Fed stays on course for more gradual rate increasesBusiness | 9 Nov 2018 10:05 am
The Federal Reserve has left its key policy rate unchanged but signaled that it plans to keep responding to the strong U.S. economy with more interest rate hikes. The next rate increase is expected in December.
The Fed kept its benchmark rate in a range of 2 percent to 2.25 percent.
A statement it issued Thursday after its latest policy meeting portrayed the economy as robust, with healthy job growth, low unemployment, solid consumer spending and inflation near the Fed’s 2 percent target.
The Fed said it expects further gradual increases in the target range for the federal funds rate, the statement said.
Despite a U.S. trade war with key nations, weaker corporate investment and a sluggish housing market, the Fed is showing confidence in the economy’s resilience. To help control inflation, it has projected three rate increases in 2019 after an expected fourth hike of the year next month.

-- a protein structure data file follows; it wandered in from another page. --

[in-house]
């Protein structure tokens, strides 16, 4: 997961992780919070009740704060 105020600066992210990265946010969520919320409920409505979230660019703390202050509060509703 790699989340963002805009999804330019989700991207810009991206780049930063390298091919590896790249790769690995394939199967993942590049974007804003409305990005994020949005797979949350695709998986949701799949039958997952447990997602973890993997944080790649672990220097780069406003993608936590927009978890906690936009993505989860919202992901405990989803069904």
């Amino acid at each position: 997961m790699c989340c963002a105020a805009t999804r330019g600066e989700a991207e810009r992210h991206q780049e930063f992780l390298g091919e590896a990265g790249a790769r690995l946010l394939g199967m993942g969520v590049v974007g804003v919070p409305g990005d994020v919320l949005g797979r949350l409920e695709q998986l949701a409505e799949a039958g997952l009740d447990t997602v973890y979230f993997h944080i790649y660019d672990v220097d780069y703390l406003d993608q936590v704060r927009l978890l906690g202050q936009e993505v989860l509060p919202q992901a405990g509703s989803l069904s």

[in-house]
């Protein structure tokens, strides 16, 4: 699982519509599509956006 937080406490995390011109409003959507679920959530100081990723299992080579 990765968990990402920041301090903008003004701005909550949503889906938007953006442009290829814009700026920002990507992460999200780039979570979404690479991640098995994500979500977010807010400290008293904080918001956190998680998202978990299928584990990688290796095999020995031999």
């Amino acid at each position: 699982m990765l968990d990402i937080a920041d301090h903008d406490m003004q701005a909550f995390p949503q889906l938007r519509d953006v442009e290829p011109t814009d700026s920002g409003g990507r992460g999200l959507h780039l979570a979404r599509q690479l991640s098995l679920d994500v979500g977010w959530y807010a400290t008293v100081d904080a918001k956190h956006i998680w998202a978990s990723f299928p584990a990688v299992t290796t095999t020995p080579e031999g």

Analysts saw the central bank’s decision to highlight the economy’s strength and to make few changes in its policy statement as a sign that it remains on track to raise rates next month.
"The Fed’s economic assessment remains very upbeat, noting declining unemployment and continued strong growth,” said Greg McBride, Bankrate.com’s chief financial analyst. "All signs point to a rate hike at the December meeting.”
The Fed’s decision Thursday was approved 9-0 by its voting policymakers. Its brief statement was nearly identical to the one the Fed issued in September. It said the job market has continued to strengthen and noted that economic activity has been rising "at a strong rate.”
The Fed is edging closer to what it sees as the "neutral” level. This is the point at which the Fed’s key rate is thought to neither stimulate the economy nor restrain it.
The median assessment of Fed officials has pegged the neutral rate at 3 percent. One more rate increase this year and two more in 2019 would leave the Fed’s benchmark rate at a range of 2.75 percent to 3 percent.-AP/The Standard